While many associate spring lines with a method of securing the boat once it is already docked, a way of limiting fore and aft movement, spring lines can in fact be used for the entire docking process. In fact, when used correctly, spring lines actually provide such an elegant method of docking a boat, that it makes for the perfect way of maneuvering a tight spot and dealing with adverse conditions. It can even provide the same grace as a bow thruster. It's certainly worthwhile learning about the principles that allow such a simple method to be utilized to such great results.
What Exactly Is a Spring Line?
Always running at a diagonal to the length of the boat at an angle that is shallow enough to allow for the possibility of movement, spring lines, when used to limit forward and aft movement are broken into a couple of categories. A forward spring line is actually used to stop aft movement and is tied forward of the boat, while an aft spring line is for preventing forward movement and is tied aft of where the boat is secured.
How Does a Spring Line Work?
Integral to how a spring line operates is the cleat. However it is you are using a spring line, its ability to function to do a task will be determined by which cleat it is placed on, and where that is in relation to where the line is secured on the dock. The cleat will become the pivot point, and all maneuvers undertaken using spring lines will then center around the pivot point created by the selected cleats. Any cleats can be used, whether on stern, bow or midship.
When the spring line is in use, the force of the propeller then causes the boat to pivot around the point where the line is attached to the boat. It is on this movement that all maneuvers using spring lines are based.
Let's take a quick look at two very useful maneuvers that can be accomplished with spring lines:
Leaving the Dock
Let's imagine a scenario where the winds are against a boat jammed into a tight space with another boat in front. By using a forward spring line, tied at the stern of the boat and secured to the dock forward of midship, the line will keep the aft of the boat stationary. This will be the pivot point, as the rudder closer to the dock will propel the bow of the boat to pivot away from the dock. The bow will turn out, against the wind, while the stern stays still, as it is the stationary pivot point. It's a good idea to have a crew mate act as fender with the boat in front, but it's possible to do this tricky maneuver with nothing more than a single nylon line.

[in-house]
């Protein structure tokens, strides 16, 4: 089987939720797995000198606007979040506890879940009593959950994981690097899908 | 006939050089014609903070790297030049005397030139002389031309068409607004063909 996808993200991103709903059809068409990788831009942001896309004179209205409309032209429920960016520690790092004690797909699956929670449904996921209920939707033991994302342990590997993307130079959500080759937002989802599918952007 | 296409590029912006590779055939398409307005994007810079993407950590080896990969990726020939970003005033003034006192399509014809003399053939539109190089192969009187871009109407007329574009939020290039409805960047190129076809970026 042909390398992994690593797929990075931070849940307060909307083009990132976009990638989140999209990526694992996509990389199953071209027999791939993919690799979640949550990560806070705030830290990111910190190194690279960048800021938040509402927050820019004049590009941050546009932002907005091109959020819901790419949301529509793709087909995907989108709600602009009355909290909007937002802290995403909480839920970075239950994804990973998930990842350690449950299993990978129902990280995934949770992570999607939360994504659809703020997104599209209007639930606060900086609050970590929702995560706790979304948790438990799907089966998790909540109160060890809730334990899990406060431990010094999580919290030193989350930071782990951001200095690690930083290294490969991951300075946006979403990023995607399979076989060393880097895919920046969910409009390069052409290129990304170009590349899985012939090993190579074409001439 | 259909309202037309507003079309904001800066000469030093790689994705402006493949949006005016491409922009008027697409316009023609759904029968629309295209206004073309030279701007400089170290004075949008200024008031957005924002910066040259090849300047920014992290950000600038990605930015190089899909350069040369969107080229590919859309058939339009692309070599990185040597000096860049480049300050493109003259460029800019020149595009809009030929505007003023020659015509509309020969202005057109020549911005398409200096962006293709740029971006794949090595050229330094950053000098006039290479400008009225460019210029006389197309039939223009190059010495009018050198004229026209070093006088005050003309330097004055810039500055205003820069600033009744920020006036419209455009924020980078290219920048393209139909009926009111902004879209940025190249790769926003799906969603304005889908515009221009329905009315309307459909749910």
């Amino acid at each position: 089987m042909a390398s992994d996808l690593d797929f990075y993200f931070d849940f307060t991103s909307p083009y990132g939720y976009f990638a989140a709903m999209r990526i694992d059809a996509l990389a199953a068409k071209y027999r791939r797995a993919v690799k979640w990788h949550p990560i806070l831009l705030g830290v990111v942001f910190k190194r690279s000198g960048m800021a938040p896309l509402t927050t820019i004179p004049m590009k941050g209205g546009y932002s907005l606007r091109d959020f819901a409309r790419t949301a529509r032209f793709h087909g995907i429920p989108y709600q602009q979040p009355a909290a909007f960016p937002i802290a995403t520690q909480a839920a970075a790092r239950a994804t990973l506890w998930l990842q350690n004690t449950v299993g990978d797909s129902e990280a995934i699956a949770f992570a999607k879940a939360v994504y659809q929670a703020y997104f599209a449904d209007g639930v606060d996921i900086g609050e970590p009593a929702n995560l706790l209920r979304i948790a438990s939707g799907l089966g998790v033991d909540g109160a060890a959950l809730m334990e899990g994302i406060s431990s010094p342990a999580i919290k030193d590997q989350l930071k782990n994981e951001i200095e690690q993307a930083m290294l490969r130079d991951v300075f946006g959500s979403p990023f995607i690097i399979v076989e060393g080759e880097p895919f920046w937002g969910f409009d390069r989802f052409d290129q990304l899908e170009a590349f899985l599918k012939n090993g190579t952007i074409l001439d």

Docking in Tight Spots
This works slightly differently than other spring line methods. When the line is attached, it's not fastened around the cleat as a fixed point, but instead looped under, allowing the crew to make any last minute adjustments and to use the line as a point of control. The line should be looped to the bow cleat closest to the dock.
The boat should begin alongside the boat that is directly behind the spot where it is being docked. Entering the spot at a 45 degree angle, the prepared line at the bow should be handed to a person on the dock to be attached to a cleat that will be close to the stern of the boat when it will be in its final docked position. The spring line is then used to slowly rotate the bow of the boat into the space. Once this is completed, and the boat is fully secured at the bow while clearing off, the stern of the boat can be brought close to the dock by carefully using the throttle.
Whether you're looking for a method to completely replace thrusters or just want to educate yourself so you always have a back-up plan in the case of equipment failure, it's worth learning the different maneuvers you can accomplish with spring lines. Practice in easy conditions first until you've mastered the move. Having this tool at your disposal is one reason to keep cleats up-to-date and in good condition, spaced regularly around your boat, and also to always have available a nylon rope that is longer than the length of the boat by several feet.